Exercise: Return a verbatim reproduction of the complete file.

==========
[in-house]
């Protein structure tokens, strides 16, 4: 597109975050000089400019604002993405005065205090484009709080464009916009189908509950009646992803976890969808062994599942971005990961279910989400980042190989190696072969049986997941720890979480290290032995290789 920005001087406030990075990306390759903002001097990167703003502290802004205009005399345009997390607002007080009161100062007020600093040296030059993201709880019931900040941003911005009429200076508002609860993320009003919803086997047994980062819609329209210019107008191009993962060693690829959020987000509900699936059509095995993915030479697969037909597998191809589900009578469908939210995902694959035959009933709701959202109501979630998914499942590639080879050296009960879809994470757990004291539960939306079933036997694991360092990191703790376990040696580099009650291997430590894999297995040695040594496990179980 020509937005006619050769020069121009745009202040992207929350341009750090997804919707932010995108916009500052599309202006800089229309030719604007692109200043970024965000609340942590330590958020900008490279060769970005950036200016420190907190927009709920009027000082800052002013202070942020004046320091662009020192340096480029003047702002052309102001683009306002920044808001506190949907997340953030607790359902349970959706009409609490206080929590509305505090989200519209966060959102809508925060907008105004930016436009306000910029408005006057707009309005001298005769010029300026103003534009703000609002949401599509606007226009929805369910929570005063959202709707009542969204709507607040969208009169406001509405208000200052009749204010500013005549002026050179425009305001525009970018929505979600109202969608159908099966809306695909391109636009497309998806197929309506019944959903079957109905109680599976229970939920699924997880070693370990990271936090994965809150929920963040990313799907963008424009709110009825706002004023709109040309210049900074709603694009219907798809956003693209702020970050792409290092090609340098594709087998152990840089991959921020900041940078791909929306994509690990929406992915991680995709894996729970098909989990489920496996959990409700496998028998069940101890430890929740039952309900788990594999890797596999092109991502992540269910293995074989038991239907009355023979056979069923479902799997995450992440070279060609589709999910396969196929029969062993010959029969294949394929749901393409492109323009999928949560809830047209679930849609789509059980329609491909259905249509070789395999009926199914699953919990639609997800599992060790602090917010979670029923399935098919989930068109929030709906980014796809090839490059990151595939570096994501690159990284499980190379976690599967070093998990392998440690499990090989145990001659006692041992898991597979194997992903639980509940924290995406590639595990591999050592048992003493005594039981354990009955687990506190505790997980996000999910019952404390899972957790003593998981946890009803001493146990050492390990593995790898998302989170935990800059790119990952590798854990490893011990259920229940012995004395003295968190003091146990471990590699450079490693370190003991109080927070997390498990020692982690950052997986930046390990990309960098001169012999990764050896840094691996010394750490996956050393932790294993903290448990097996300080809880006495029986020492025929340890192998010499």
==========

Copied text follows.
[in-house]
């Protein structure tokens, strides 16, 4: 597109975050000089400019604002993405005065205090484009709080464009916009189908509950009646992803976890969808062994599942971005990961279910989400980042190989190696072969049986997941720890979480290290032995290789 920005001087406030990075990306390759903002001097990167703003502290802004205009005399345009997390607002007080009161100062007020600093040296030059993201709880019931900040941003911005009429200076508002609860993320009003919803086997047994980062819609329209210019107008191009993962060693690829959020987000509900699936059509095995993915030479697969037909597998191809589900009578469908939210995902694959035959009933709701959202109501979630998914499942590639080879050296009960879809994470757990004291539960939306079933036997694991360092990191703790376990040696580099009650291997430590894999297995040695040594496990179980 020509937005006619050769020069121009745009202040992207929350341009750090997804919707932010995108916009500052599309202006800089229309030719604007692109200043970024965000609340942590330590958020900008490279060769970005950036200016420190907190927009709920009027000082800052002013202070942020004046320091662009020192340096480029003047702002052309102001683009306002920044808001506190949907997340953030607790359902349970959706009409609490206080929590509305505090989200519209966060959102809508925060907008105004930016436009306000910029408005006057707009309005001298005769010029300026103003534009703000609002949401599509606007226009929805369910929570005063959202709707009542969204709507607040969208009169406001509405208000200052009749204010500013005549002026050179425009305001525009970018929505979600109202969608159908099966809306695909391109636009497309998806197929309506019944959903079957109905109680599976229970939920699924997880070693370990990271936090994965809150929920963040990313799907963008424009709110009825706002004023709109040309210049900074709603694009219907798809956003693209702020970050792409290092090609340098594709087998152990840089991959921020900041940078791909929306994509690990929406992915991680995709894996729970098909989990489920496996959990409700496998028998069940101890430890929740039952309900788990594999890797596999092109991502992540269910293995074989038991239907009355023979056979069923479902799997995450992440070279060609589709999910396969196929029969062993010959029969294949394929749901393409492109323009999928949560809830047209679930849609789509059980329609491909259905249509070789395999009926199914699953919990639609997800599992060790602090917010979670029923399935098919989930068109929030709906980014796809090839490059990151595939570096994501690159990284499980190379976690599967070093998990392998440690499990090989145990001659006692041992898991597979194997992903639980509940924290995406590639595990591999050592048992003493005594039981354990009955687990506190505790997980996000999910019952404390899972957790003593998981946890009803001493146990050492390990593995790898998302989170935990800059790119990952590798854990490893011990259920229940012995004395003295968190003091146990471990590699450079490693370190003991109080927070997390498990020692982690950052997986930046390990990309960098001169012999990764050896840094691996010394750490996956050393932790294993903290448990097996300080809880006495029986020492025929340890192998010499």